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ARS Home » Midwest Area » Morris, Minnesota » Soil Management Research » Research » Publications at this Location » Publication #142481

Title: DELAYED WEED EMERGENCE AND ESCAPE FROM CONTROL IN GLYPHOSATE-TOLERANT SOYBEAN

Author
item HENNEN, SUSAN
item SCURSONI, JULIO
item Forcella, Frank
item GUNSOLUS, JEFF

Submitted to: North Central Weed Science Society US Proceedings
Publication Type: Abstract Only
Publication Acceptance Date: 12/5/2002
Publication Date: 12/5/2002
Citation: HENNEN, S., SCURSONI, J., FORCELLA, F., GUNSOLUS, J. DELAYED WEED EMERGENCE AND ESCAPE FROM CONTROL IN GLYPHOSATE-TOLERANT SOYBEAN. NORTH CENTRAL WEED SCIENCE SOCIETY ABSTRACTS. 2002. V. 57. P. 126.

Interpretive Summary:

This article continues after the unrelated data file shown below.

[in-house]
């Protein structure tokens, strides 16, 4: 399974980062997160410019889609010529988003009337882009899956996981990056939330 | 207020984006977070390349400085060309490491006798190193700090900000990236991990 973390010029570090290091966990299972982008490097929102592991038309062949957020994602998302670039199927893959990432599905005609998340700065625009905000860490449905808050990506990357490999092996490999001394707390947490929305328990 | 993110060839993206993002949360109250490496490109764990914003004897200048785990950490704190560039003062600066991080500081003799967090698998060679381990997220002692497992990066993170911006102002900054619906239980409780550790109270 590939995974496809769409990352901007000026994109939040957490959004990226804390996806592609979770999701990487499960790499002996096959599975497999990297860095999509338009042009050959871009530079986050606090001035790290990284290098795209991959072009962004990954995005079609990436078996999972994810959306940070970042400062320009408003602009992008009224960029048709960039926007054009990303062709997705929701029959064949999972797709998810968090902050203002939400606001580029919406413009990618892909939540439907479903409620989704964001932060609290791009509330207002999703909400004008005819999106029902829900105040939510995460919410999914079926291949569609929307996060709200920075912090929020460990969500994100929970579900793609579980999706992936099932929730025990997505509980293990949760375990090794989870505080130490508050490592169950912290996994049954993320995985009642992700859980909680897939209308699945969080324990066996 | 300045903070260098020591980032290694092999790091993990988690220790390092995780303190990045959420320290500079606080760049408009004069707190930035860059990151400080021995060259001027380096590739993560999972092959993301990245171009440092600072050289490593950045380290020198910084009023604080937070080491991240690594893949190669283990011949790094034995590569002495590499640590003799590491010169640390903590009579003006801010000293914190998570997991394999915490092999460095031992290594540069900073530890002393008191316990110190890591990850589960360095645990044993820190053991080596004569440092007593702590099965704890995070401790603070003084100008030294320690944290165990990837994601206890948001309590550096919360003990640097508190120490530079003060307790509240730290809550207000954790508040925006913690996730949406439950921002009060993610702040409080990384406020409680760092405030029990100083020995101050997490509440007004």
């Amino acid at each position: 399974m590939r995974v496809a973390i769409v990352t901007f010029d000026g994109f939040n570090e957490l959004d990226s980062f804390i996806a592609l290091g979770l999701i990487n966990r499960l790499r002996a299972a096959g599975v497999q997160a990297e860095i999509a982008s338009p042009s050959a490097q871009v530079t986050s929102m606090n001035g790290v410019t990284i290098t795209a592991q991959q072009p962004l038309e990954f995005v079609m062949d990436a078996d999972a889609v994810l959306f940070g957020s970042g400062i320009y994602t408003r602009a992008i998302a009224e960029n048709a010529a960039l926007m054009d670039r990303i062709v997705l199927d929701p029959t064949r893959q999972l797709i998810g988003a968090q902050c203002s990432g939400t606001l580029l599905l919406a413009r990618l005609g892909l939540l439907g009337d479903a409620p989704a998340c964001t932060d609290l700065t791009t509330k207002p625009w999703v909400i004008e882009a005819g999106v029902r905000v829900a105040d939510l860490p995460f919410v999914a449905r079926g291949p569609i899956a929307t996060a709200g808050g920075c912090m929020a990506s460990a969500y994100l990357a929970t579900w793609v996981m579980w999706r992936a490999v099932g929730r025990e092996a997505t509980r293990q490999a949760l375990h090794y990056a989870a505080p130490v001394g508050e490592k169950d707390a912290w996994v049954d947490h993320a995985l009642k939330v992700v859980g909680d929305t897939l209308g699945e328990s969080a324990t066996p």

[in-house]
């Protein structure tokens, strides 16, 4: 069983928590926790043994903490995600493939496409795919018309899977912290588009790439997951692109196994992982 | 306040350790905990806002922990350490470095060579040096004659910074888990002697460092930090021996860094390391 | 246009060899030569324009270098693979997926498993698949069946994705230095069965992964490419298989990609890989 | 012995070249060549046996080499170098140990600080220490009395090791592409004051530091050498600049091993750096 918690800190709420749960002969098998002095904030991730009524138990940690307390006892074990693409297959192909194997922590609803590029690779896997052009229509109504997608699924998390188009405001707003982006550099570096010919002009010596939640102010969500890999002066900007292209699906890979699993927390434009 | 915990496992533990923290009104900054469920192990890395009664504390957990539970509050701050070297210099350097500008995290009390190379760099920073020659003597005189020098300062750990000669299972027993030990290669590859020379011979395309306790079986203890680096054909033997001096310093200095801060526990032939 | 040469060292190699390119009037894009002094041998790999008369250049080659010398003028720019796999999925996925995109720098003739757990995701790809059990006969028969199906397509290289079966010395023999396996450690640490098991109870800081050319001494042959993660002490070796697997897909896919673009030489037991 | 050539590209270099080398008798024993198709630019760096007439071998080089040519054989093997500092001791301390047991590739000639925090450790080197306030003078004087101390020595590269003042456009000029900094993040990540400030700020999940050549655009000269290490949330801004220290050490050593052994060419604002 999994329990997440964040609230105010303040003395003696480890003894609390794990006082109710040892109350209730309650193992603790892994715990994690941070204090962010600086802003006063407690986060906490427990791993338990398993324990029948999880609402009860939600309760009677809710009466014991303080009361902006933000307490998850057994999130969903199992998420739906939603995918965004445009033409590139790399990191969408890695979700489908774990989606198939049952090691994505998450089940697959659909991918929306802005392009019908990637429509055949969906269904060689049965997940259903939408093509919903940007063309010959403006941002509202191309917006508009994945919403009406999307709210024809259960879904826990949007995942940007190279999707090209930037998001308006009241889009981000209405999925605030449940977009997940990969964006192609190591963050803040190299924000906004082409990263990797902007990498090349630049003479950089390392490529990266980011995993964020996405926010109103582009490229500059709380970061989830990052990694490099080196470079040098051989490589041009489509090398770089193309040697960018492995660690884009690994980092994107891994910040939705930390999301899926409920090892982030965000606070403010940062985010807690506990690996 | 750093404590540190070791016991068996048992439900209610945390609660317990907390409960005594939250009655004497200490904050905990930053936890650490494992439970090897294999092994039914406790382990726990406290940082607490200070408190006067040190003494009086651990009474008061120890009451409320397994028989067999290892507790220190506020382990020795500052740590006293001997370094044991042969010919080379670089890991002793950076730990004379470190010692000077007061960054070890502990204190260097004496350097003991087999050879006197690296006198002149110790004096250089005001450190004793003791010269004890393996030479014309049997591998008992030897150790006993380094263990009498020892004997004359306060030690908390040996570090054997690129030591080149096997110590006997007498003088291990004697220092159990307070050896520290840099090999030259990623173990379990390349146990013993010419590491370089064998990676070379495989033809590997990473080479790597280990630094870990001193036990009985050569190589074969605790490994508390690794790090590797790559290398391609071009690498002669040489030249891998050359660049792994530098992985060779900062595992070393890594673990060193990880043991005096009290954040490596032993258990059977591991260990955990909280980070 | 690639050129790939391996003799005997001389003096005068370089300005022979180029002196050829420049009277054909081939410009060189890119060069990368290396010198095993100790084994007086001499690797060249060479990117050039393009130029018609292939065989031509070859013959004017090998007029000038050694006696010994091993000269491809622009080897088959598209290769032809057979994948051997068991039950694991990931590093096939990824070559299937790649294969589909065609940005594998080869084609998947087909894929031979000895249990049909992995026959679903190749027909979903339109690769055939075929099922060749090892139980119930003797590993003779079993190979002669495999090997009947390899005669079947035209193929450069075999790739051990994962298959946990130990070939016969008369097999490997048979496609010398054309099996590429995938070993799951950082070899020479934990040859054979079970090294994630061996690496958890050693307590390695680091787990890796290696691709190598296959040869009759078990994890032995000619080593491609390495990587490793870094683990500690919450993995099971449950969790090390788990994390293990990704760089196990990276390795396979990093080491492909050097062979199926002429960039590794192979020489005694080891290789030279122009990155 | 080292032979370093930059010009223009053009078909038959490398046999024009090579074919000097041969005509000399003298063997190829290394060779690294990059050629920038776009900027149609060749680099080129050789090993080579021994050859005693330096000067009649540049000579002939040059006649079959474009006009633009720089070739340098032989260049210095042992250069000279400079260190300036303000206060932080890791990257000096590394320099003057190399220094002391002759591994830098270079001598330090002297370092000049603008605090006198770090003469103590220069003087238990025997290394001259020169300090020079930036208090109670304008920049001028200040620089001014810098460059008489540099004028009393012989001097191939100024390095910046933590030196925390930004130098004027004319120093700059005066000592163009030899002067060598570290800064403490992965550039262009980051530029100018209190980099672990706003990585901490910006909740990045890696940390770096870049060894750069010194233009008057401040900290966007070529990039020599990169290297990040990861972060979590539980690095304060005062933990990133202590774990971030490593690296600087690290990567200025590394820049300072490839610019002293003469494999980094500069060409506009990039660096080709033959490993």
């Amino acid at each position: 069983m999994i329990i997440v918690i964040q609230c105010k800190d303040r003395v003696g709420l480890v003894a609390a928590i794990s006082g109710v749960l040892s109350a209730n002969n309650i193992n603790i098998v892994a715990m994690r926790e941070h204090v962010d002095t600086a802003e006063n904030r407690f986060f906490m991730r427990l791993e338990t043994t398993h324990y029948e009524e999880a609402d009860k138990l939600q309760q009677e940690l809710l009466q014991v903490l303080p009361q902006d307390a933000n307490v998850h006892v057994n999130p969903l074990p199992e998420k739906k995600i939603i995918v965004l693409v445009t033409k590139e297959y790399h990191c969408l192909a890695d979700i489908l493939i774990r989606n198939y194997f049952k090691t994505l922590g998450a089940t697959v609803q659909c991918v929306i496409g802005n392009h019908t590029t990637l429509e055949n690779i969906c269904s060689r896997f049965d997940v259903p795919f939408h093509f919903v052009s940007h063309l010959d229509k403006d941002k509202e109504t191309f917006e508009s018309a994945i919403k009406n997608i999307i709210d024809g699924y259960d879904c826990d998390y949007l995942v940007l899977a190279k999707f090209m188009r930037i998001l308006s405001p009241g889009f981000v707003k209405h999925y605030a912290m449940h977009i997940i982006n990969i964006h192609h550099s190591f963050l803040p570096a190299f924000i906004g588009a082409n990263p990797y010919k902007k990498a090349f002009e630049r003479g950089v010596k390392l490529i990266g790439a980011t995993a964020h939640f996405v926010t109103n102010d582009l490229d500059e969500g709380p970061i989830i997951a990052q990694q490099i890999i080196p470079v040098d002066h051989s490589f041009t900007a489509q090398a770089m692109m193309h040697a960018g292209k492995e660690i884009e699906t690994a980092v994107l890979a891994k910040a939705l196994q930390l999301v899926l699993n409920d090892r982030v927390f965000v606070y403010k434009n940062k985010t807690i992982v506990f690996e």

Technical Abstract: Delayed weed emergence may be an important factor governing the type of species and number of individual plants that escape control in cropping systems employing glyphosate-tolerant crops. We examined this possibility in field plots within the state-wide soybean herbicide trials conducted by the University of Minnesota Research and Outreach Centers at Lamberton, Morris, Potsdam and Waseca (2 sites). Weed emergence was monitored periodically in weedy check plots. End of season weed populations were assessed in the one-pass and two-pass glyphosate treatments. The number of escaped plants in the two-pass treatment was only a small fraction of those that escaped control in the one-pass treatment. Nevertheless, plants that escaped control typically belonged to the species that had low cumulative relative emergence values at the time of glyphosate applications. Common lambsquaters (Chenopodium album) was the species that most often escaped control by glyphosate.